Inspectors set to raid dog farms

PUBLISHED : Monday, 30 January, 1995, 12:00am
UPDATED : Monday, 30 January, 1995, 12:00am

A CRACKDOWN on cruel dog breeding farms is to be carried out by the Government.

Inspectors will raid farms exposed in the Sunday Morning Post and take away animals in need of treatment under the Prevention of Cruelty to Animals Ordinance, the Agriculture and Fisheries Department's veterinary officer, Dr Peter Grandison, said yesterday.

'There's been talk of places like this for a while, but this is the closest we've got to seeing where one is,' he said.

The RSPCA said it had been pushing the Government for three years to bring in rules for dog breeders.

RSPCA chairman Melvyn Bennett said he was 'horrified' by the Post report, which detailed terrible conditions of tiny wire cages and dogs with mange and infections at 10 New Territories farms.

'We've voiced deep concern [to the department] about the breeding that goes on in Hong Kong,' he said. 'This one case is probably just the tip of the iceberg.' The farms around the village of Tin Sum Tsuen, near Yuen Long, are thought to supply hundreds of fashionable, pure-bred pups to mainland buyers and local pet shops.

Post reporters visited the farm of Correctional Services Department (CSD) dog handler Ho Wing-fat, who had 14 dogs on the premises. Most had open sores and scabs, eye infections or mange. Dogs were crammed into kennels hardly big enough for them to turn round in. In the Hung Shui Kiu area nearby, a dog's body was decaying in a concrete ditch.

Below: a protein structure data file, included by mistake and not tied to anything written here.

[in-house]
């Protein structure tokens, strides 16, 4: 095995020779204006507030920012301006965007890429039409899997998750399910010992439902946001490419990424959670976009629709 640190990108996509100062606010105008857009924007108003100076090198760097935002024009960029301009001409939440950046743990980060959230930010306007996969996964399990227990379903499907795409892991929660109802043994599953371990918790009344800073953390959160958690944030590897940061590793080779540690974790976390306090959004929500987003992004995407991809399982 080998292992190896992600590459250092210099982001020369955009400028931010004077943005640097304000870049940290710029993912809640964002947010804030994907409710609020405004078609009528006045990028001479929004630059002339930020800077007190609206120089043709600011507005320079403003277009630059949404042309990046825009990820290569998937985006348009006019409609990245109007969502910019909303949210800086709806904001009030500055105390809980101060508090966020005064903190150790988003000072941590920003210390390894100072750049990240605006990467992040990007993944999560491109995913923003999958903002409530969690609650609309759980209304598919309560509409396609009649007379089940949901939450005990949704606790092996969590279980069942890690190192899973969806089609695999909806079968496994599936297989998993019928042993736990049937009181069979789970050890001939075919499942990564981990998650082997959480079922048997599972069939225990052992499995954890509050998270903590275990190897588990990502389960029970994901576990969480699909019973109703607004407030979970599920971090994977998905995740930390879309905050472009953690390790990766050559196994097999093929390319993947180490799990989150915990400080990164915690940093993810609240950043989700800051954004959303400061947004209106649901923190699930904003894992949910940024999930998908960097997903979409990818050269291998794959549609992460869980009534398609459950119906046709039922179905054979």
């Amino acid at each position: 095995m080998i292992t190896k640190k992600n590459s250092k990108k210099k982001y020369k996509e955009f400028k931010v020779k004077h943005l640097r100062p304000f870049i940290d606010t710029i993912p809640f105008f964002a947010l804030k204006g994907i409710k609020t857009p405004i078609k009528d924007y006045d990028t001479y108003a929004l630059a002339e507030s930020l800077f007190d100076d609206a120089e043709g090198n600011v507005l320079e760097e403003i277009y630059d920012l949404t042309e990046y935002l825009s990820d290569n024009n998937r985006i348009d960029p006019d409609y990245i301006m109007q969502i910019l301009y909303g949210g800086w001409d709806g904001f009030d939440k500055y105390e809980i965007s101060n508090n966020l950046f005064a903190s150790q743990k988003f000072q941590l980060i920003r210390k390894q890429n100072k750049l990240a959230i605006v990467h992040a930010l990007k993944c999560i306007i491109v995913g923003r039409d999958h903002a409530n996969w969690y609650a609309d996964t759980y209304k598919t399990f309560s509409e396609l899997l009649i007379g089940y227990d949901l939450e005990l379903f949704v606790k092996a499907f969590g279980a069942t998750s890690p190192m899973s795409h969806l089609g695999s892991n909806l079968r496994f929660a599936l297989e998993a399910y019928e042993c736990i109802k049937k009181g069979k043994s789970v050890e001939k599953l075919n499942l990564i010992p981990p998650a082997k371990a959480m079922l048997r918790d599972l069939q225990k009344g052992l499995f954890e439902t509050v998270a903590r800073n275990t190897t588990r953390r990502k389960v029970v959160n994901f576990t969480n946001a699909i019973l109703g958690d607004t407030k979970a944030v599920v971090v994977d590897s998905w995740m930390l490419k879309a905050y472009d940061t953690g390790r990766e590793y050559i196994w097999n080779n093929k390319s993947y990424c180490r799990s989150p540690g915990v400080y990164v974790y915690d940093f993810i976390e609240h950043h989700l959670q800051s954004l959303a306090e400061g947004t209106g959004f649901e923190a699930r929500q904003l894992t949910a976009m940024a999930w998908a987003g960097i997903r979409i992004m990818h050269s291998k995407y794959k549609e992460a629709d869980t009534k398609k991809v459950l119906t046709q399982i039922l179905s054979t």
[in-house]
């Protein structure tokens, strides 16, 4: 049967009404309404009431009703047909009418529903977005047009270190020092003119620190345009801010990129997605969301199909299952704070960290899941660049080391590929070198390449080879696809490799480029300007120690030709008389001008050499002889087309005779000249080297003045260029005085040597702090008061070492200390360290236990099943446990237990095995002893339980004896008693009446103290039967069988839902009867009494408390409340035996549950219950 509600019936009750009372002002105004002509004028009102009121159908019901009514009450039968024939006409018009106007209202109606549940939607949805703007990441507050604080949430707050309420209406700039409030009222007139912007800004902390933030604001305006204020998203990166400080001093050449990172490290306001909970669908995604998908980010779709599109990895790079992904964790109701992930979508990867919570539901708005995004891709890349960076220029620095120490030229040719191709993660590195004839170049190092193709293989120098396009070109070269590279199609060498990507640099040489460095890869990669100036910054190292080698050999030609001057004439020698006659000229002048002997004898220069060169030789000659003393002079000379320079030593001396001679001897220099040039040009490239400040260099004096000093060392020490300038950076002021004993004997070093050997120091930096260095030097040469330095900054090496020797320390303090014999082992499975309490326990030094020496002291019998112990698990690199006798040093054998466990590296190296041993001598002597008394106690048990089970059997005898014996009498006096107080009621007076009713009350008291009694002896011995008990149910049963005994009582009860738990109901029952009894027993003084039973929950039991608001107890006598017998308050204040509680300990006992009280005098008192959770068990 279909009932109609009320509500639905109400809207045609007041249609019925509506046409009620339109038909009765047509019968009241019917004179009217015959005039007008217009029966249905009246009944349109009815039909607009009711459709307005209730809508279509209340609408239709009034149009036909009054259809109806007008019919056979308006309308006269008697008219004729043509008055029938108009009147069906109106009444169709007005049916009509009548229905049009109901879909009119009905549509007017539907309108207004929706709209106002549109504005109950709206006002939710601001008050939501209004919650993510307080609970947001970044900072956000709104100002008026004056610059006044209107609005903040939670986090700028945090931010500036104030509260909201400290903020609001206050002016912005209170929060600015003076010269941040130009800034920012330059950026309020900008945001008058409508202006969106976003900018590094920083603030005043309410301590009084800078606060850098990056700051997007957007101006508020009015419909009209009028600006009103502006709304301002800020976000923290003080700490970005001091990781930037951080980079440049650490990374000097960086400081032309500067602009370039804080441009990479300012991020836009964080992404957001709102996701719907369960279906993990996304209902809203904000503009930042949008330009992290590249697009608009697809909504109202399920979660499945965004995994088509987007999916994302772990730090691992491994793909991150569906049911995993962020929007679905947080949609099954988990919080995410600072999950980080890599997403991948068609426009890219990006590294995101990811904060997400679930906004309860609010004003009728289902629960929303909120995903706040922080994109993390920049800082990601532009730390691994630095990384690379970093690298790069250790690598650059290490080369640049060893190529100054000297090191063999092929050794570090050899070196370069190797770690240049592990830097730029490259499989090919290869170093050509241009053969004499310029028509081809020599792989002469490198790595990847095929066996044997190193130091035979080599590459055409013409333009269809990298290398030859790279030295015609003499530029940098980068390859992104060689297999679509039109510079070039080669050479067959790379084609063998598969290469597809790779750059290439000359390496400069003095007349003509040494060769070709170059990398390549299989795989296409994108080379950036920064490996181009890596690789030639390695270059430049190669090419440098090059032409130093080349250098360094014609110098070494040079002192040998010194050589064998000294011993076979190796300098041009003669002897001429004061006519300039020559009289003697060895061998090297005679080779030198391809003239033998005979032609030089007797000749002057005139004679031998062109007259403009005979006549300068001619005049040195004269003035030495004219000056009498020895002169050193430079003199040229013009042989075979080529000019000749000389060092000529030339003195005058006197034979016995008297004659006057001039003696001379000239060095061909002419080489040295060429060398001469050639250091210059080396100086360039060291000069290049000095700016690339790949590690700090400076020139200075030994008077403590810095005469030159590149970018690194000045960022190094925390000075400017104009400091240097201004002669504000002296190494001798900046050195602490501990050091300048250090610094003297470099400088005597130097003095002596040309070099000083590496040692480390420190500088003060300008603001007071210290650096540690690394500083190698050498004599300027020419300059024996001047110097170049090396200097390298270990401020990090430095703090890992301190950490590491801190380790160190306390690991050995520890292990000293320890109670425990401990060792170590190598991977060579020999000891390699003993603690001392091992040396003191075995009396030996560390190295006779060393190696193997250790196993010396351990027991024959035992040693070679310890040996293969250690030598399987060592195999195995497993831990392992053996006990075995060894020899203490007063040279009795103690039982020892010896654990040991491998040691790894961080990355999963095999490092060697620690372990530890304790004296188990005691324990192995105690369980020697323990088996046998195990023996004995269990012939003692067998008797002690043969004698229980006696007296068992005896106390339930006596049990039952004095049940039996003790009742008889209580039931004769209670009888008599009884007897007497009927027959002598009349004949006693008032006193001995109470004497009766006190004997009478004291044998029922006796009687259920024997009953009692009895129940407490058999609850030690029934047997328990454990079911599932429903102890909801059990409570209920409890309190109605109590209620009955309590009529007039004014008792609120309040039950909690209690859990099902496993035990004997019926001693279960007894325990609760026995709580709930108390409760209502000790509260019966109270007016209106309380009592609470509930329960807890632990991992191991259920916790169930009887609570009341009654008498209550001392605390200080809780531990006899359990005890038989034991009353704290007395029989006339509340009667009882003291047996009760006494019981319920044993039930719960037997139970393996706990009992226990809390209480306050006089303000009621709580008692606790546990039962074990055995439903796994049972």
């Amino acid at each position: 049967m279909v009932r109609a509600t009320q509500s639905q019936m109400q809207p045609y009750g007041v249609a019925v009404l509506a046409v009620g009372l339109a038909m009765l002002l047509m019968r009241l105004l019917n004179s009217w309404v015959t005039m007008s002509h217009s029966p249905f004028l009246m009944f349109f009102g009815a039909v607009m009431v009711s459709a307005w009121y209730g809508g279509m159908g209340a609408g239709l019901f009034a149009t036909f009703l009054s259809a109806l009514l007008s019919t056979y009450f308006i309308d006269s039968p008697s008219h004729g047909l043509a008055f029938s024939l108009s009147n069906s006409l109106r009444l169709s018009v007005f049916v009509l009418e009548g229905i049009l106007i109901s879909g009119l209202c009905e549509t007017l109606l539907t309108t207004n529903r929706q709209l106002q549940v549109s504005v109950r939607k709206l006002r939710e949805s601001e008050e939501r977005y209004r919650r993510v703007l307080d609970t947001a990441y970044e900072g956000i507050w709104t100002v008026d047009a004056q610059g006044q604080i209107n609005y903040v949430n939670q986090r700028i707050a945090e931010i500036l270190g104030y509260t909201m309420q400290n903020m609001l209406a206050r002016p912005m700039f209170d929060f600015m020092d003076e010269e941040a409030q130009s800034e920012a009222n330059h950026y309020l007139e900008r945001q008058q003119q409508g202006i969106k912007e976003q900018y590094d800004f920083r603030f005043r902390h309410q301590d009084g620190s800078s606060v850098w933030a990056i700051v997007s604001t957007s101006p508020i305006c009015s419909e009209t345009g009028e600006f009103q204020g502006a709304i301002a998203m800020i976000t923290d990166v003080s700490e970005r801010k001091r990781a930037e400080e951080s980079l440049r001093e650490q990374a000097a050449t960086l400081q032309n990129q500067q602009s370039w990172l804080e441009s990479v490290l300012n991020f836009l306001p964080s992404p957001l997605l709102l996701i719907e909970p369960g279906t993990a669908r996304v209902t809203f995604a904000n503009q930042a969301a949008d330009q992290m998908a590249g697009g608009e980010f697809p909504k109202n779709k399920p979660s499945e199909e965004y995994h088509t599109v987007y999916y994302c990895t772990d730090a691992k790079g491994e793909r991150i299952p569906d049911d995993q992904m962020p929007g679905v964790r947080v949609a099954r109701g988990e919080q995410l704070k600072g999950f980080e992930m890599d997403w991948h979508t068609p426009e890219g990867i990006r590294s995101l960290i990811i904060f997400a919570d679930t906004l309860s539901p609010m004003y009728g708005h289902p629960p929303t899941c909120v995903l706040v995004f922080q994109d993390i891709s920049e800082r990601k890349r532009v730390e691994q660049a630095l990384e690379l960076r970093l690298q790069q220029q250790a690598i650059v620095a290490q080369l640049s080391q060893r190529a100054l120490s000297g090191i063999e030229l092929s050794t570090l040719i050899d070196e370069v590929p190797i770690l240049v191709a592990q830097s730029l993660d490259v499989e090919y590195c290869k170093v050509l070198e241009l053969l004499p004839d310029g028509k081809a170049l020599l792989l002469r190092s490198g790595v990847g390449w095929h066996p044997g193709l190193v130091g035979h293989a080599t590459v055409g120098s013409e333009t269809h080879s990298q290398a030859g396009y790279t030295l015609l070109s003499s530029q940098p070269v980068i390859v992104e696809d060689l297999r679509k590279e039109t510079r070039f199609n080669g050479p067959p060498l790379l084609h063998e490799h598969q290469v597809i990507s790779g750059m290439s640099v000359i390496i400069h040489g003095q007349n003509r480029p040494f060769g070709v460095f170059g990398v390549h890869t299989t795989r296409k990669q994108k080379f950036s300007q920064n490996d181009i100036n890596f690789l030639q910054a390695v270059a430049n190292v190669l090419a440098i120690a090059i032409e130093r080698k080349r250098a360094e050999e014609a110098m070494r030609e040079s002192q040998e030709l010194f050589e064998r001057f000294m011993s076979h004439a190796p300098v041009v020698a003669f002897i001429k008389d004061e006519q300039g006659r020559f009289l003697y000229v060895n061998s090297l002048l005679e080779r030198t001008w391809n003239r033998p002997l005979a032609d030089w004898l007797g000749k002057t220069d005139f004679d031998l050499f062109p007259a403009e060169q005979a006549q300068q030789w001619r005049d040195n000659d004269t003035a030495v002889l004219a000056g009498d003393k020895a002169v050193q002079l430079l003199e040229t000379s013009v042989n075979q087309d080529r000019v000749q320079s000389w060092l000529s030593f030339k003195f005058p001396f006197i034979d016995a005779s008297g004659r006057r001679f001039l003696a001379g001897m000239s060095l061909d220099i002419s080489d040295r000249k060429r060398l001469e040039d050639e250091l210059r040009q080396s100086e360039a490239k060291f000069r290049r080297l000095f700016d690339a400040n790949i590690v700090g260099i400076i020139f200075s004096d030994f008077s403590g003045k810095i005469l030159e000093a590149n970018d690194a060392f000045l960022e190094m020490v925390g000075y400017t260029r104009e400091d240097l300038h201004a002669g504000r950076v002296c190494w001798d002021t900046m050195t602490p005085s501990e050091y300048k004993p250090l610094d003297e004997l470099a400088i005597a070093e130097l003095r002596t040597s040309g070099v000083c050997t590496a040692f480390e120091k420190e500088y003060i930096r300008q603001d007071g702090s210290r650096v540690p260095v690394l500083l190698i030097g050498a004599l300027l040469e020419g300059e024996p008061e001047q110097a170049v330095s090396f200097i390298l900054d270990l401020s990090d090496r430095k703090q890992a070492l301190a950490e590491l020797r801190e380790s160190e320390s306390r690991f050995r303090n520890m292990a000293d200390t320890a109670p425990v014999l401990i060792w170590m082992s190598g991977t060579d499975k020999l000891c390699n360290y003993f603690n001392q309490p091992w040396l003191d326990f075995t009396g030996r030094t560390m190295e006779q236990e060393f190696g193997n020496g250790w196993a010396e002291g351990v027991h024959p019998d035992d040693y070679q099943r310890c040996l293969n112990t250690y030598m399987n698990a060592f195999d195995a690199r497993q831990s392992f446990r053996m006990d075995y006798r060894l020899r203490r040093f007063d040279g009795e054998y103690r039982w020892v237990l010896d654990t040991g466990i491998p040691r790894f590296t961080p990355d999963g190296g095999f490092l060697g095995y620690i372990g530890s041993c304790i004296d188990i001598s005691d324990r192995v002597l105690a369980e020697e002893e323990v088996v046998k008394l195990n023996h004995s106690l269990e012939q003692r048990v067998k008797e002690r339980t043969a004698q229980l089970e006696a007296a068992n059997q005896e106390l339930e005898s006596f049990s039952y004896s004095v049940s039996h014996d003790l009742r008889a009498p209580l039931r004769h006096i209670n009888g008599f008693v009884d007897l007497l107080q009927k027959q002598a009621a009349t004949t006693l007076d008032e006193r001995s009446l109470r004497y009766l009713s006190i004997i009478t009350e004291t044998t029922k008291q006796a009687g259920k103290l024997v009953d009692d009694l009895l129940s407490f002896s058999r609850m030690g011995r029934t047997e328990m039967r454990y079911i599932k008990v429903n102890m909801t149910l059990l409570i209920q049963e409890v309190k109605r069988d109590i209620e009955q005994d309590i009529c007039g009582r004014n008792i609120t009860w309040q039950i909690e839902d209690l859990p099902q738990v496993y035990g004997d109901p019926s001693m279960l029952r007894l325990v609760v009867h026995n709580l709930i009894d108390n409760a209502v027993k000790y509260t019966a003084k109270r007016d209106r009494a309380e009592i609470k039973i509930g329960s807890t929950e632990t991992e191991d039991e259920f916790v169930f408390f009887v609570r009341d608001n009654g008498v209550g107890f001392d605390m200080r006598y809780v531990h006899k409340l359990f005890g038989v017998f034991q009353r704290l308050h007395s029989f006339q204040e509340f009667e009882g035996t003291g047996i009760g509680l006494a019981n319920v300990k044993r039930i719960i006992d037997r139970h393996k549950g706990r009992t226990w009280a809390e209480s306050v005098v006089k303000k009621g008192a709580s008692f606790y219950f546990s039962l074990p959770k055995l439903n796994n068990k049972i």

CSD Commissioner Eric McCosh said yesterday he was happy with Mr Ho's handling of the department's dogs. But Mr McCosh said he would look into Mr Ho's involvement with the farm, which might breach civil service rules on dual employment.

Officers from the Agriculture and Fisheries Department could remove dogs needing treatment under the Prevention of Cruelty to Animals Act, with owners liable to fines of $5,000 and six months in jail.

If dogs are being sold, a premises needs a licence under the Public Health (Animals and Birds) (Animal Traders) Ordinance.

Contravention of the ordinance would mean a fine of $2,000.

But getting a case to court was 'incredibly difficult', Dr Grandison said.

Mr Bennett said at least 20 pups a month were brought in sick to RSPCA centres and most died, usually with parvo virus. But the owners were reluctant to say where they had bought the animals.

The number of pure-bred dogs being abandoned or surrendered was also increasing steadily, with 98 surrendered and 18 abandoned last month compared with 335 mongrels surrendered and 116 abandoned.

The Hong Kong representative of the UK charity Puppy Watch, Neil McLaughlin, said microchipping of pups would help to determine whether they came from abroad or were locally bred.

The farms were 'a mirror image' of a huge operation in Wales that had produced up to 250,000 pups a year and made up to GBP12 million (HK$148 million) a year.

'Legislation needs to be reviewed now, urgently. I would call on the Government to take a very serious look at the situation,' Mr McLaughlin said.